Take, for example, a household smoke detector. More than 80% of the standard smoke detectors in the US contain an amount of americium-241, a radioactive element with a half life of 432 years. It is the americium-241 that allows the contraption to work. Air flows into an ionization chamber that is pretty much two sheets charged of metal—one positive, one negative—and a little pathway for radiation to enter. The alpha radiation from the americium-241 interacts with the normal oxygen and nitrogen in the air by knocking an electron off the molecule. The results were, of course, a positive ion of the original atom of gas is attracted to the negatively charged plate, and an electron is drawn to the positively charged plate. The smoke detector detects the plates interacting with these particles. Smoke, however, will absorb the ions before they reach the plates, and will set off the alarms.
But don’t be alarmed by it, americium-241 only puts out alpha radiation; the millimeters of plastic casing is ample shielding.
Another common radioactive element is tritium. The same isotope of hydrogen that is used to “boost” nuclear weapons is commonly found in such mundane items as clocks, watches, and telescoping devices. Thorium-232 can be found in gas lanterns. Specifically the small cloth pouch over the flame is coated with a compound containing the radioactive element.
David learned about the tiny amount of americium-241 found in smoke detectors. So he contacted smoke detector companies, and claimed that he needed a large number of them for a school project. One company sold him about a hundred broken detectors for a dollar apiece. But his merit badge did not tell him where the americium was located, so he wrote to an electronics firm in Illinois. Someone there wrote back to say she’d “be happy to help out with ‘your report’.”
Thanks to her help, David extracted the material. He put the americium inside a hollow block of lead with a small hole pricked in one side so that alpha rays would stream out. In front of the block he placed a sheet of aluminum: its atoms absorb alpha rays and kick out neutrons. Thus Mr Hahn was in possession on a working neutron gun.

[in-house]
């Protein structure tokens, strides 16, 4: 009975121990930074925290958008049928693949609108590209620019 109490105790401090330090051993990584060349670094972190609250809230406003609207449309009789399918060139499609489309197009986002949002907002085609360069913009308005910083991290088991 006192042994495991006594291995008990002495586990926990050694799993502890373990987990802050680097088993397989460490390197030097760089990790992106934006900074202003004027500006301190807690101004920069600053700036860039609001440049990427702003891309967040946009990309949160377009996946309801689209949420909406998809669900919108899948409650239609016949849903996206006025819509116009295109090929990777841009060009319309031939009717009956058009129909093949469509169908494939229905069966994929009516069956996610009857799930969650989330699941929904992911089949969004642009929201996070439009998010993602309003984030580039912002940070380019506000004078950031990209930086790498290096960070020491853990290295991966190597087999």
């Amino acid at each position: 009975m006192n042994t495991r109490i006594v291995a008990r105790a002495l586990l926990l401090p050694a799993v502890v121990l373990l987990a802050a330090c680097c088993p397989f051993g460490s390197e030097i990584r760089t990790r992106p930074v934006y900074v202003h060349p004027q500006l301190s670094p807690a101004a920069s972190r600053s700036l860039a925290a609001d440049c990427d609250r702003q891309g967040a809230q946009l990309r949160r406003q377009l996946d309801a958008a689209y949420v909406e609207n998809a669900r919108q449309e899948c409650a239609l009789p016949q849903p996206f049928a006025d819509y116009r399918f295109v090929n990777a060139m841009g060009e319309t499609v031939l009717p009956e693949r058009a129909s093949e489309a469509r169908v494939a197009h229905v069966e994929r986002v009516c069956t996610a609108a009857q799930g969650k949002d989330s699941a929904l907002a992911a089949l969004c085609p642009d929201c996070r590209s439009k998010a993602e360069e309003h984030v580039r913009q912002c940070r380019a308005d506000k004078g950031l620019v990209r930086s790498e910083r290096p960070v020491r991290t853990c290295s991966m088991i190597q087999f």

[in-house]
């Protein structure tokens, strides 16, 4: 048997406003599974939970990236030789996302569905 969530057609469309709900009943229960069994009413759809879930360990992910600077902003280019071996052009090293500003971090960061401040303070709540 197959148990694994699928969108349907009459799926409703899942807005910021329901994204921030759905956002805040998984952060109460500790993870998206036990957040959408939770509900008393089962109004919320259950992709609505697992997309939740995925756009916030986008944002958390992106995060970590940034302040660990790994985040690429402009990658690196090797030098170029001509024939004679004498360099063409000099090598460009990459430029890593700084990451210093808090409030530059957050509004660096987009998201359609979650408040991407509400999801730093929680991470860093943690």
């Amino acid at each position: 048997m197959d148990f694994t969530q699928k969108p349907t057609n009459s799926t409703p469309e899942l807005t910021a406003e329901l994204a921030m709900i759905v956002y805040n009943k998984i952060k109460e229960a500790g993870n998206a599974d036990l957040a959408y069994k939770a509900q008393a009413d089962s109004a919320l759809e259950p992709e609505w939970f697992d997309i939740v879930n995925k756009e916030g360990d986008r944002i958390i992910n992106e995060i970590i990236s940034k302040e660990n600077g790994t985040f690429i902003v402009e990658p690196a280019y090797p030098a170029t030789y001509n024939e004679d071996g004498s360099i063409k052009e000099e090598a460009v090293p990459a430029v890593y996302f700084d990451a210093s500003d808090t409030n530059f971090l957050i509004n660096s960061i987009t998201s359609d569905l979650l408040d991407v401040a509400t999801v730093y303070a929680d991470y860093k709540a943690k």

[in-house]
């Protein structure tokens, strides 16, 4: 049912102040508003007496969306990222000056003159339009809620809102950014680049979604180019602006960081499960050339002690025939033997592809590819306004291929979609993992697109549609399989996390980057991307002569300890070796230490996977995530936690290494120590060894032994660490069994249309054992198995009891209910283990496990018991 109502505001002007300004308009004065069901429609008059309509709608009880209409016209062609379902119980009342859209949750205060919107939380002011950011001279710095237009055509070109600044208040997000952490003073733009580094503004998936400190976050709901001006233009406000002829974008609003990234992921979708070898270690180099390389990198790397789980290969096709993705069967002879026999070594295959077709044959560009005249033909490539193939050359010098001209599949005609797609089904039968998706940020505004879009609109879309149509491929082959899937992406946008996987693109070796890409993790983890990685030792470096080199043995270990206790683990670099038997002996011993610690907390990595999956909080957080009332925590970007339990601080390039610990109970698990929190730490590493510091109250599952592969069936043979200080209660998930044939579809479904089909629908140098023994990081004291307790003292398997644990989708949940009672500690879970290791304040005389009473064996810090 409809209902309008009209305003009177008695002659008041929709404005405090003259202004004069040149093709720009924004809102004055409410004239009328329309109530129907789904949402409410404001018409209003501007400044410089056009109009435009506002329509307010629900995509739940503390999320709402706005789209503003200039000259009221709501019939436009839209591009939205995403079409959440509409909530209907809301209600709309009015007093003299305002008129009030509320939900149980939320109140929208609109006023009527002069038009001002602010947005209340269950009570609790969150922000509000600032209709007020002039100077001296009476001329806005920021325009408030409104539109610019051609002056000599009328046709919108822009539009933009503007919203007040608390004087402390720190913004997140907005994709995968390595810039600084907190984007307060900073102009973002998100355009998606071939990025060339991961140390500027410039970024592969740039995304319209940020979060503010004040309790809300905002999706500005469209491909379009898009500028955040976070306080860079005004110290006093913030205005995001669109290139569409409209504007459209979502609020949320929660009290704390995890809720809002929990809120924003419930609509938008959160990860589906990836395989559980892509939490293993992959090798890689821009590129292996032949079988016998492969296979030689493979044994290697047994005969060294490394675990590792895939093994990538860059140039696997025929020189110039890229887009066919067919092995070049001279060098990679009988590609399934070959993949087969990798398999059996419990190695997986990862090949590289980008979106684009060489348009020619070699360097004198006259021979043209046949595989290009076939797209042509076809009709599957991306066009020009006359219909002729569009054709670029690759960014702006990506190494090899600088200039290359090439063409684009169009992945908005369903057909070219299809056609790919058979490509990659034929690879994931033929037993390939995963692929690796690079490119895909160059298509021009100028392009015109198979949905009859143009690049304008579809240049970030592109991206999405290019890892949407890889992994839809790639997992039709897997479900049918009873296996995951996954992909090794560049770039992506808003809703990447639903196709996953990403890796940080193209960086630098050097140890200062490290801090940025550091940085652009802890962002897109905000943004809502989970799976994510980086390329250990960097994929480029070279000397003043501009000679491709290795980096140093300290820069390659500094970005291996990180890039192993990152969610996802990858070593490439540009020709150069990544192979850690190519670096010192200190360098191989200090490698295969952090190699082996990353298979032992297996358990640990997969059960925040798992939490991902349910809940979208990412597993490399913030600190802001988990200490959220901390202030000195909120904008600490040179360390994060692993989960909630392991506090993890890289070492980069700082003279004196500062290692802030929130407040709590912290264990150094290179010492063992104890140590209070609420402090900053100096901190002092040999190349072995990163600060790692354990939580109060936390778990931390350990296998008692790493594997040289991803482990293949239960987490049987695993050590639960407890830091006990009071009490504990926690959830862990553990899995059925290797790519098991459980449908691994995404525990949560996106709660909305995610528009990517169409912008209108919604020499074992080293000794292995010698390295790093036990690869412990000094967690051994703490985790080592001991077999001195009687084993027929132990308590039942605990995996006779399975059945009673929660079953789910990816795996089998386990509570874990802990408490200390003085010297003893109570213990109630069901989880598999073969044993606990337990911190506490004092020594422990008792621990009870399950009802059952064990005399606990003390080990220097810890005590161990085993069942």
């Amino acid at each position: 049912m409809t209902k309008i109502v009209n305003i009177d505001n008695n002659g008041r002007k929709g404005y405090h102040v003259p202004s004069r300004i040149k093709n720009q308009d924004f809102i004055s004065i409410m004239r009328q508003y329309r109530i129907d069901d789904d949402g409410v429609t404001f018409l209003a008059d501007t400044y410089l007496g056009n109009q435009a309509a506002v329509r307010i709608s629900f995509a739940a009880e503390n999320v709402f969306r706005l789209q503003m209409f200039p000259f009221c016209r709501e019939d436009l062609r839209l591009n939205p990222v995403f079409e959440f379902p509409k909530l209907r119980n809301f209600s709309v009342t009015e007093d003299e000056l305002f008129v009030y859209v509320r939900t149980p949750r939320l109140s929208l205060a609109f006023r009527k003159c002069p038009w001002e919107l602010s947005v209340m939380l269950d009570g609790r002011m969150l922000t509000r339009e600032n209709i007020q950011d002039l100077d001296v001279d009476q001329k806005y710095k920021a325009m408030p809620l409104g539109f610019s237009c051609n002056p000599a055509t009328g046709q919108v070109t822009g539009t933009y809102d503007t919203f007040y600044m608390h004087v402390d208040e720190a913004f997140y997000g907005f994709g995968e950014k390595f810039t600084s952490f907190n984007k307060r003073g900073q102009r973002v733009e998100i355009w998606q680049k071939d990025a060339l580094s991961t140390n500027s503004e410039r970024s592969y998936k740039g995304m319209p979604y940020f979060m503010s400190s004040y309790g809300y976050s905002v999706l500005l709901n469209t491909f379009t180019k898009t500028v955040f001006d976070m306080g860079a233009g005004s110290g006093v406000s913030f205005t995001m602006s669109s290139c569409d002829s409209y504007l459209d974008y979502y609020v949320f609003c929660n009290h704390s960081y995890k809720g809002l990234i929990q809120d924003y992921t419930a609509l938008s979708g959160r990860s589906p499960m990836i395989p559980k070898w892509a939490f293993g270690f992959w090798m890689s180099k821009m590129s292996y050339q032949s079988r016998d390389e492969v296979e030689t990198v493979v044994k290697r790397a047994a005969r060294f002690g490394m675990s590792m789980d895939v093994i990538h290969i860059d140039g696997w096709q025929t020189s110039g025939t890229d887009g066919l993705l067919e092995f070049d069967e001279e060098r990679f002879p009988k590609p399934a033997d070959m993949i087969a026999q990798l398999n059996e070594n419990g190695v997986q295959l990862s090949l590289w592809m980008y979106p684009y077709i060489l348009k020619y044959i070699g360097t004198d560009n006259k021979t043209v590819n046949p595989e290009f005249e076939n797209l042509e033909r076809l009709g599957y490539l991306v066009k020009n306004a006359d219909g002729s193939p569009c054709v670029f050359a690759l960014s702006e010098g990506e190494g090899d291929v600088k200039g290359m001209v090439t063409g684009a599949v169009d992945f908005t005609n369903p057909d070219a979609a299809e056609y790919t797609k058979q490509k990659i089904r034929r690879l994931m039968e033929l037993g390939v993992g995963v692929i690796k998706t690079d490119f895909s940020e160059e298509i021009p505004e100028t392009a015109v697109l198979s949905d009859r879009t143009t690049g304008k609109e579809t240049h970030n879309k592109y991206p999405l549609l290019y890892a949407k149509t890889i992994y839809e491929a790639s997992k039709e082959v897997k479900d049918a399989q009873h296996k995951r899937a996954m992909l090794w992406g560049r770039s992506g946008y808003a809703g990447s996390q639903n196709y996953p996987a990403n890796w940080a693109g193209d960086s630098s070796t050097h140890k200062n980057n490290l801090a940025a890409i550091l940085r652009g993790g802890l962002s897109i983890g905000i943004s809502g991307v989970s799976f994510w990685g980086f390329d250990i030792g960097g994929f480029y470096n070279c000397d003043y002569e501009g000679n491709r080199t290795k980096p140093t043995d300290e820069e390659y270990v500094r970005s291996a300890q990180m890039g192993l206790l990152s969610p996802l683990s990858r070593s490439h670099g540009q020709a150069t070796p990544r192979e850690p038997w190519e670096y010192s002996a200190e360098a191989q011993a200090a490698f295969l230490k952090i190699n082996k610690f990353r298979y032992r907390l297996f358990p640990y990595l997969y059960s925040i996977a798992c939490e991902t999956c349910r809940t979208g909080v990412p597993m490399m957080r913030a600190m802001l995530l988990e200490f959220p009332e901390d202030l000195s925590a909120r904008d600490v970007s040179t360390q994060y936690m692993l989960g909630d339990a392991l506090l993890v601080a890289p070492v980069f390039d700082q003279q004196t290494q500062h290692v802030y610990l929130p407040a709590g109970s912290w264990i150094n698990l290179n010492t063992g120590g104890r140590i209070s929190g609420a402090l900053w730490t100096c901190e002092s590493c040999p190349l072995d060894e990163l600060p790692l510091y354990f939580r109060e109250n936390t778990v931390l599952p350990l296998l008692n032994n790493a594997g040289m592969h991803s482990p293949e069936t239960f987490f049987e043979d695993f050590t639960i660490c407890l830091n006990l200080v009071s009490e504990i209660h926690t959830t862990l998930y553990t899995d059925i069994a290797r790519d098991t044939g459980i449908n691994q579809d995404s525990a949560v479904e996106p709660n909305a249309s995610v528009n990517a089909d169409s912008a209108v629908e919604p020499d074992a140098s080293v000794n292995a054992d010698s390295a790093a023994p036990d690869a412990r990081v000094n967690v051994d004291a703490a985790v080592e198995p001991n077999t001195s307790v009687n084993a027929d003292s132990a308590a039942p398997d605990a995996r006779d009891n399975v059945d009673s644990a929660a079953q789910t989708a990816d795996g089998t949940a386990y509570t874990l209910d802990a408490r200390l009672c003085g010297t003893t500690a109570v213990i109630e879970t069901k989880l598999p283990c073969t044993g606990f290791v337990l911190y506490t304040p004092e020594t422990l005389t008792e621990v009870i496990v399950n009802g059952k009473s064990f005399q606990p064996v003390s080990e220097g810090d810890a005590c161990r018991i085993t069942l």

Hahn bought thousands of lanterns, removed the pouches, and used a blowtorch to reduce them to ash. A thousand bucks worth of lithium batteries, aluminum foil, and a Bunsen burner extracted the thorium, which was in a state that could be transferred into uranium.
And it would have worked, if the neutron gun had been stronger.
He built the core out of more aluminum foil and duct tape. Sure, someone would expect that those two materials together could do anything, but they do not make a nuclear core! Even the Russians know that. At least David invested five bones in a Geiger counter, and he used it. When that counter started picking up abnormal readings from down the block he decided that maybe things were getting too hot. He started breaking up his materials.
And got busted for loitering.
More specifically, some the police were called to check out a suspicious person. When they arrived they spotted Hahn, and asked what he was doing. His response of “waiting for a friend” didn’t wash at 3:00AM. In searching the car they found a toolbox sealed up with duct tape. They were a little concerned at first, and much more concerned when Hahn told them it was radioactive.
And that was the end of his homemade reactor. The EPA and the NRC moved in ASAP and enacted the Federal Radiological Emergency Response Plan. (I’m glad the US has one of those.)
In the right hands, smoke detectors, antiques, and and surplus lanterns can make for serious issues. David Hahn is still alive, and suffering no medical problems from his irradiation. Guess that merit badge did him some good.
Article suggested by Brad M. from Maine.